Perhaps you have read of the story I tell
A tale of the darkness which cannot be felt
And the treasure that beds in the lidless lockbox
Of the dancing white horses with red gums for socks

In the roots of the mountain which outgrows the trees
I became acquainted with riddles much like these
When by my accounting, the fish, he held his breath
'til the cat made bony meal of his untimely death

But perhaps I bore you with these tales of witty quips
Traded with a hiker on his out and return trip
Without further ado, and a small break in the flow
Here is the final question, asked inversely so...

Where am I?

This riddle has been through the sandbox

  • 3
    $\begingroup$ Previous comments deleted due to spoilers. $\endgroup$
    – Deusovi
    Commented Aug 26, 2016 at 13:50

1 Answer 1


Here's my guess:

The speaker is Gollum. ("Hiker on his out and return trip" would be Bilbo "there and back again"). The location is Mordor. Gollum's interlocutor is Sauron. The question, not asked inversely, is "where is the Ring?" Which, from Sauron's point of view, is much the same as "where am I?" This scene is referenced, but never depicted, in the books.

UPDATE: I finally figured out, duh, what is meant by "a place without hands". Here's a revised guess:

The speaker is the One Ring, and the place is Bilbo's pocket.

RE-UPDATE: I had assumed all the riddles were classics and well-known, besides being in the book. My answer may be cheapened a little, because all these were known to me in advance. Anyway here are the riddle explanations:

The darkness which cannot be felt

Answer one of Gollum's riddles to Bilbo, which starts "it cannot be seen, cannot be felt". The answer is "dark".

The treasure in the lidless lockbox

Answer is "eggs", or as Gollum puts it, "eggses". An alternate form of this riddle reads in part "no doors are there to this stronghold / yet thieves break in and steal the gold".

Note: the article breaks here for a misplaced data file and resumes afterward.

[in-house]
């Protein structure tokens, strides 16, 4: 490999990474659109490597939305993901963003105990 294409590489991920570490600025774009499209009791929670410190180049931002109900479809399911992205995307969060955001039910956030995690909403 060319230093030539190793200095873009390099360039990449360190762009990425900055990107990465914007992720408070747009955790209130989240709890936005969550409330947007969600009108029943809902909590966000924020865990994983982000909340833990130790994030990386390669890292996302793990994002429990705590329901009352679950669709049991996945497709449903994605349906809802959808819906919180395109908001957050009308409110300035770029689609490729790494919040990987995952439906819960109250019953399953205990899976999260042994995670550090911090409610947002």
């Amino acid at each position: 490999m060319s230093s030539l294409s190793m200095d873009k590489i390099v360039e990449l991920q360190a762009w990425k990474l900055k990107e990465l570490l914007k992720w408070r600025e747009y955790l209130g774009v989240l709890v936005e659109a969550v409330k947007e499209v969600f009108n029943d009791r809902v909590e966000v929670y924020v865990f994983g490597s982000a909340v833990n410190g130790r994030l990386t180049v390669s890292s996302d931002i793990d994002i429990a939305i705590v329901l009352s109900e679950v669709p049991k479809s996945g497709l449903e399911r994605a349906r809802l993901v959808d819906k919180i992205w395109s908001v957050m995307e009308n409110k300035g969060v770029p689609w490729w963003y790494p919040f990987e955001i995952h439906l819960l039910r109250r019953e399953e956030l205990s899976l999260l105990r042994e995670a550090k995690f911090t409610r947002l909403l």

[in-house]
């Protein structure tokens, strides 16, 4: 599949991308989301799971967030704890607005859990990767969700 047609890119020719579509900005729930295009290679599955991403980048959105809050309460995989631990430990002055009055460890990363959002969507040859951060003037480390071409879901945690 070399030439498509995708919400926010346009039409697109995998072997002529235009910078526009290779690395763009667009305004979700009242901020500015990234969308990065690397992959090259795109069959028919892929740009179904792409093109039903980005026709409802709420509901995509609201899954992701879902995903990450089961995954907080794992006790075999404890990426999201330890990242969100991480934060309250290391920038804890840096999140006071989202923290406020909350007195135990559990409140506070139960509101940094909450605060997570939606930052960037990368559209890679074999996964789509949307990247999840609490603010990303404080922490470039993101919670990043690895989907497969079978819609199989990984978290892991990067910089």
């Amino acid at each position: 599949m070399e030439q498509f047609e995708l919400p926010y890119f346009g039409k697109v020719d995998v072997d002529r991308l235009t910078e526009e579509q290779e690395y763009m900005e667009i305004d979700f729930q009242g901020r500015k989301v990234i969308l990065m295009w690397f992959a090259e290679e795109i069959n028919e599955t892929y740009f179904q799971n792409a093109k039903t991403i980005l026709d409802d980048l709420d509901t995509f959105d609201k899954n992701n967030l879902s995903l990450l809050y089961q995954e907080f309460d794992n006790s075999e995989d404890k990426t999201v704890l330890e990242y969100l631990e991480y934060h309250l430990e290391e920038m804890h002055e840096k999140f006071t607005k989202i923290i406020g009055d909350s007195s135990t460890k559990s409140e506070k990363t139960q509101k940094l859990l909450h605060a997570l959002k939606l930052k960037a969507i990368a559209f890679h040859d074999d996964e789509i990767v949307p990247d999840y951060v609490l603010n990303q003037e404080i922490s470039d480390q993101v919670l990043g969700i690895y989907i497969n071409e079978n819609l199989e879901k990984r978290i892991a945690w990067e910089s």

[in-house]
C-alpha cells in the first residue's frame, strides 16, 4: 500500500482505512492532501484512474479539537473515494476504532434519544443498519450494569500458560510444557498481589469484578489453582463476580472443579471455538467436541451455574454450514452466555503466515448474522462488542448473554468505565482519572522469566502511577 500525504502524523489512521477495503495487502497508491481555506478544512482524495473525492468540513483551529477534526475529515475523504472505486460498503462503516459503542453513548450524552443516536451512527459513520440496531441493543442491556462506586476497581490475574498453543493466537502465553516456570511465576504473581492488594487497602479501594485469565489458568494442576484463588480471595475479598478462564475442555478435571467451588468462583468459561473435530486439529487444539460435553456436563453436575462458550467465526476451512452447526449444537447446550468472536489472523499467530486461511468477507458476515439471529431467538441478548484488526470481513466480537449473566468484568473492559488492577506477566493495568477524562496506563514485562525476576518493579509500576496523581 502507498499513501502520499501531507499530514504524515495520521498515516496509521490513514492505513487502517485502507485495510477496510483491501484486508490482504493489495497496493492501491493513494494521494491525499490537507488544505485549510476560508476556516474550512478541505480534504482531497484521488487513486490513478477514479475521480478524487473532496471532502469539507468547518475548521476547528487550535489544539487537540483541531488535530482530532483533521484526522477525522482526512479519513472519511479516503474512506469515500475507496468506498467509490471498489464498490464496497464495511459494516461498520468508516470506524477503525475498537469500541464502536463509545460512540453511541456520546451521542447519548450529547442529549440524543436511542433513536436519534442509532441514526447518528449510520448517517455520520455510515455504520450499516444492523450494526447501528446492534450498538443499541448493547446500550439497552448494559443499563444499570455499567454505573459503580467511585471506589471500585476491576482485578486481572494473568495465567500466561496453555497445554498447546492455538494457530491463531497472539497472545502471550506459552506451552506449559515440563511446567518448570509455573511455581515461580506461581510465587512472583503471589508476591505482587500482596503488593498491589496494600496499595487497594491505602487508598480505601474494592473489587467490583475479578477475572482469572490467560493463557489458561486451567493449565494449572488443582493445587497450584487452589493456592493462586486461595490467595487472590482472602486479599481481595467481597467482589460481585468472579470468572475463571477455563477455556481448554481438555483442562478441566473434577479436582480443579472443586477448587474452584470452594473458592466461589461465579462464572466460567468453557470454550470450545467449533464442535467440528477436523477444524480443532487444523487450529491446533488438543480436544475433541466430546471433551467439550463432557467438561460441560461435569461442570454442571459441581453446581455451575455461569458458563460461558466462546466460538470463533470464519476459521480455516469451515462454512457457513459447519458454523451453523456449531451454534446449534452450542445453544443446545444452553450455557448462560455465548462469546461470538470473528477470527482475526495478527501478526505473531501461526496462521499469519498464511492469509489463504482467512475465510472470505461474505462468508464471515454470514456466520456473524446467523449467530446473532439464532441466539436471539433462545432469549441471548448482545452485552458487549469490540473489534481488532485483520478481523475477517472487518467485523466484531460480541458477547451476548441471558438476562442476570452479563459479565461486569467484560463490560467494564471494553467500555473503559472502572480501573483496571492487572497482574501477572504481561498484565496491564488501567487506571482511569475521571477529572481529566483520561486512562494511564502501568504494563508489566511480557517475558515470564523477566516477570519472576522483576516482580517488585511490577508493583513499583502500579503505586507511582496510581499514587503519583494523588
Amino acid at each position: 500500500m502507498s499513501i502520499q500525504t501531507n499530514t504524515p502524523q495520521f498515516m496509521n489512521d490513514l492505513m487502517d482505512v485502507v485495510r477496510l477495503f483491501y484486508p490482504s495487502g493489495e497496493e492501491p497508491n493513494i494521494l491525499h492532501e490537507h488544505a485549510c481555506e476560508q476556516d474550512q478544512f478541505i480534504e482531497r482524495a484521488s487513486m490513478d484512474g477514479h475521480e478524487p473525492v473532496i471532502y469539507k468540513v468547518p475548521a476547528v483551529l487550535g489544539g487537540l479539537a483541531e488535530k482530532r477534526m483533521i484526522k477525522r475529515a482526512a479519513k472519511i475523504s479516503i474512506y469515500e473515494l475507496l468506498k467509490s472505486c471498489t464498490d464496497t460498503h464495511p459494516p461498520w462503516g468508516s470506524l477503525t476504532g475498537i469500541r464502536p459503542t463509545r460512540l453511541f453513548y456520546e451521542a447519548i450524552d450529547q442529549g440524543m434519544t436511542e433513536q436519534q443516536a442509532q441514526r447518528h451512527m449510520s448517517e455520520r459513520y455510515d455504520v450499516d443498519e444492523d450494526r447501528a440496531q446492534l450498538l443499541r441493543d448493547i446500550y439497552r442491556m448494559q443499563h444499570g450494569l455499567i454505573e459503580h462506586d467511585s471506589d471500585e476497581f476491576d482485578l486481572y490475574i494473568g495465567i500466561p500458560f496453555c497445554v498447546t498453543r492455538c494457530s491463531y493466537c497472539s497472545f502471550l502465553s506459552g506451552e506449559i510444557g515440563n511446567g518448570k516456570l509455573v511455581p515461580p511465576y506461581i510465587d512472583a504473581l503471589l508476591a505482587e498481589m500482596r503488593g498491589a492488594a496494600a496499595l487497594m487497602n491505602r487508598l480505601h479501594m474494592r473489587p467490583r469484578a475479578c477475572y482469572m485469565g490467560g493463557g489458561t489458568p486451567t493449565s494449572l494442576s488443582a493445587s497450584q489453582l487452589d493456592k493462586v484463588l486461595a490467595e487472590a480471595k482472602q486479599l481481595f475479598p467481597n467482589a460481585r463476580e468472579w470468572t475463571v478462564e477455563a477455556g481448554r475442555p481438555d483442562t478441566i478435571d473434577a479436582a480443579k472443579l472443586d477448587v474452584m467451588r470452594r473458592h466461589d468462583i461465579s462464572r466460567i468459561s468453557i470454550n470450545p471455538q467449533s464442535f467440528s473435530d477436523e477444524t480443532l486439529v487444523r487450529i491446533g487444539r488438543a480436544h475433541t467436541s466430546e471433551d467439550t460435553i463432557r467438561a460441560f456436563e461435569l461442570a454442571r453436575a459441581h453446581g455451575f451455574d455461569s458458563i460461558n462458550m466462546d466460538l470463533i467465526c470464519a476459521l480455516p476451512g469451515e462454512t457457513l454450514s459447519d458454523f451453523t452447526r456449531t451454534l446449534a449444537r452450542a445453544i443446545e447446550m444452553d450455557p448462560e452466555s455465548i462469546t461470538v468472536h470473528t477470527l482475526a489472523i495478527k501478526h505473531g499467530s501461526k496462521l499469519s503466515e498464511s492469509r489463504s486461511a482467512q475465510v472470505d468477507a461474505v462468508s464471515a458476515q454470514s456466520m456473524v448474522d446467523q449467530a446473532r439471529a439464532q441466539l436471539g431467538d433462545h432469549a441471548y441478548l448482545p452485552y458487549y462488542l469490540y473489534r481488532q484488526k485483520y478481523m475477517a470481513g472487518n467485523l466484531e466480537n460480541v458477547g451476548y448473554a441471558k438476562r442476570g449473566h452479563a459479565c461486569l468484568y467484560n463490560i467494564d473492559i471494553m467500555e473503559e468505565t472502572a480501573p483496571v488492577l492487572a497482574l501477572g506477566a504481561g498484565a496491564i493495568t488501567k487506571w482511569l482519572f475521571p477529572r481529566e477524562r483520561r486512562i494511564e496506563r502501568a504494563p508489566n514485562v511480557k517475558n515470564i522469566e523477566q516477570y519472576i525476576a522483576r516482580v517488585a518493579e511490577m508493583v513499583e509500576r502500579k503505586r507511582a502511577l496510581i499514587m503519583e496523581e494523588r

dancing white horses with gums for socks:

Teeth. One of Bilbo's riddles for Gollum. "Thirty white horses upon a red hill..." I've had this riddle in memory since childhood.

The roots of the mountain which outgrows the trees

what has roots, goes up and up but never grows? A mountain. One of Gollum's riddles to Bilbo.

And one more:

"No legs lay on one leg, two legs sat by on three legs, four legs got some." I don't like to spoil this excellent riddle.

And then the final question, or the final 'riddle' Bilbo asks:

"What have I got in my pocket?" One of Gollum's incorrect guesses was "hands", giving the question's title.

  • $\begingroup$ Really? You don't? What about said speaker's wrong guess? $\endgroup$
    – Will
    Commented Aug 26, 2016 at 13:58
  • $\begingroup$ Wow, I truly don't know what you're talking about. Maybe you should answer this! $\endgroup$
    – Juan Tomas
    Commented Aug 26, 2016 at 14:00
  • $\begingroup$ You've skipped the majority of the riddle, which has led you astray. You may be onto something with one of the parts though. $\endgroup$
    – Sconibulus
    Commented Aug 26, 2016 at 14:00
  • $\begingroup$ Your updated guess is the same as the one I was writing... but I just could not get some of the clues to line up. "Of the dancing white horses with red gums for socks" - I had no idea how I could link that answer to this clue for example. $\endgroup$
    – Shimizoki
    Commented Aug 26, 2016 at 14:28
  • $\begingroup$ This is the correct answer, although to accept it I think I'll need at least a couple of the other clues explained. $\endgroup$
    – Sconibulus
    Commented Aug 26, 2016 at 15:21

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